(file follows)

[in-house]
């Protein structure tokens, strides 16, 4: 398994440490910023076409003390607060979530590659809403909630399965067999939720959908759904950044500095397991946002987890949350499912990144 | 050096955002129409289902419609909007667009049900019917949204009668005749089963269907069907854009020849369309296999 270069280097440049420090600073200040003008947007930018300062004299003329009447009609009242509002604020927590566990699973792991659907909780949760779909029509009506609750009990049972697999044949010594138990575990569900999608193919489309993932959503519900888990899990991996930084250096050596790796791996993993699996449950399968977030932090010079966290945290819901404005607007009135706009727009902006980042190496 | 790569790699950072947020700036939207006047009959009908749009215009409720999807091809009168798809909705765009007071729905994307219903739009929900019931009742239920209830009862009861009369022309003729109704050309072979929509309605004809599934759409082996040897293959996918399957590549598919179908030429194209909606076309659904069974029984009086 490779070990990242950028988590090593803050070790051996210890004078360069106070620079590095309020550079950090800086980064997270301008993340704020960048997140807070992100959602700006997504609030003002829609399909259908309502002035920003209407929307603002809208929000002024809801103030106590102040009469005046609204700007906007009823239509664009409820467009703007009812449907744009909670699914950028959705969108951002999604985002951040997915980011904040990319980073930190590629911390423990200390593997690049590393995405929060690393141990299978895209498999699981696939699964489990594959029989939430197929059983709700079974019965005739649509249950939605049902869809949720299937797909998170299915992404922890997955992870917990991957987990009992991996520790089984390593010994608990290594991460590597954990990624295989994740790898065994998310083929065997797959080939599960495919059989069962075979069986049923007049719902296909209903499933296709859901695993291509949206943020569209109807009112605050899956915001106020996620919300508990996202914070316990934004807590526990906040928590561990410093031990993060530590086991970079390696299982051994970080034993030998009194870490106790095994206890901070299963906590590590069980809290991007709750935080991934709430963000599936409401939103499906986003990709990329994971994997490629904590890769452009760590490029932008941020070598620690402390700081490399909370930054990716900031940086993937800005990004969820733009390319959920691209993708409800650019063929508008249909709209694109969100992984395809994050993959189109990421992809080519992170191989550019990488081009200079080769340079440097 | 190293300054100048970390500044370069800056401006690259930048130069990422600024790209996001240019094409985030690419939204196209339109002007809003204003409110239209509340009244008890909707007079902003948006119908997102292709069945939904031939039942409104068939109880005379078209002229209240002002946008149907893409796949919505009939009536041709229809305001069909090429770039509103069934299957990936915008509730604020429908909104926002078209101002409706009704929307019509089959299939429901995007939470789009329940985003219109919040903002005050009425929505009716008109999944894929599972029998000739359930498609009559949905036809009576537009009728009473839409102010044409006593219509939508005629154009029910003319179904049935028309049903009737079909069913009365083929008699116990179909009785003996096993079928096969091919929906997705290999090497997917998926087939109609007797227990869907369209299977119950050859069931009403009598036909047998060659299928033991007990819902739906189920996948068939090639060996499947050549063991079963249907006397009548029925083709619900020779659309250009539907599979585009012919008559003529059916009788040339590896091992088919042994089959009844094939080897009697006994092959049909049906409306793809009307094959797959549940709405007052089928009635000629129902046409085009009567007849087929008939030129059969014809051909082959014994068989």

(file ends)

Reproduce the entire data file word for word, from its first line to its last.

[in-house]
């Protein structure tokens, strides 16, 4: 398994440490910023076409003390607060979530590659809403909630399965067999939720959908759904950044500095397991946002987890949350499912990144 | 050096955002129409289902419609909007667009049900019917949204009668005749089963269907069907854009020849369309296999 270069280097440049420090600073200040003008947007930018300062004299003329009447009609009242509002604020927590566990699973792991659907909780949760779909029509009506609750009990049972697999044949010594138990575990569900999608193919489309993932959503519900888990899990991996930084250096050596790796791996993993699996449950399968977030932090010079966290945290819901404005607007009135706009727009902006980042190496 | 790569790699950072947020700036939207006047009959009908749009215009409720999807091809009168798809909705765009007071729905994307219903739009929900019931009742239920209830009862009861009369022309003729109704050309072979929509309605004809599934759409082996040897293959996918399957590549598919179908030429194209909606076309659904069974029984009086 490779070990990242950028988590090593803050070790051996210890004078360069106070620079590095309020550079950090800086980064997270301008993340704020960048997140807070992100959602700006997504609030003002829609399909259908309502002035920003209407929307603002809208929000002024809801103030106590102040009469005046609204700007906007009823239509664009409820467009703007009812449907744009909670699914950028959705969108951002999604985002951040997915980011904040990319980073930190590629911390423990200390593997690049590393995405929060690393141990299978895209498999699981696939699964489990594959029989939430197929059983709700079974019965005739649509249950939605049902869809949720299937797909998170299915992404922890997955992870917990991957987990009992991996520790089984390593010994608990290594991460590597954990990624295989994740790898065994998310083929065997797959080939599960495919059989069962075979069986049923007049719902296909209903499933296709859901695993291509949206943020569209109807009112605050899956915001106020996620919300508990996202914070316990934004807590526990906040928590561990410093031990993060530590086991970079390696299982051994970080034993030998009194870490106790095994206890901070299963906590590590069980809290991007709750935080991934709430963000599936409401939103499906986003990709990329994971994997490629904590890769452009760590490029932008941020070598620690402390700081490399909370930054990716900031940086993937800005990004969820733009390319959920691209993708409800650019063929508008249909709209694109969100992984395809994050993959189109990421992809080519992170191989550019990488081009200079080769340079440097 | 190293300054100048970390500044370069800056401006690259930048130069990422600024790209996001240019094409985030690419939204196209339109002007809003204003409110239209509340009244008890909707007079902003948006119908997102292709069945939904031939039942409104068939109880005379078209002229209240002002946008149907893409796949919505009939009536041709229809305001069909090429770039509103069934299957990936915008509730604020429908909104926002078209101002409706009704929307019509089959299939429901995007939470789009329940985003219109919040903002005050009425929505009716008109999944894929599972029998000739359930498609009559949905036809009576537009009728009473839409102010044409006593219509939508005629154009029910003319179904049935028309049903009737079909069913009365083929008699116990179909009785003996096993079928096969091919929906997705290999090497997917998926087939109609007797227990869907369209299977119950050859069931009403009598036909047998060659299928033991007990819902739906189920996948068939090639060996499947050549063991079963249907006397009548029925083709619900020779659309250009539907599979585009012919008559003529059916009788040339590896091992088919042994089959009844094939080897009697006994092959049909049906409306793809009307094959797959549940709405007052089928009635000629129902046409085009009567007849087929008939030129059969014809051909082959014994068989």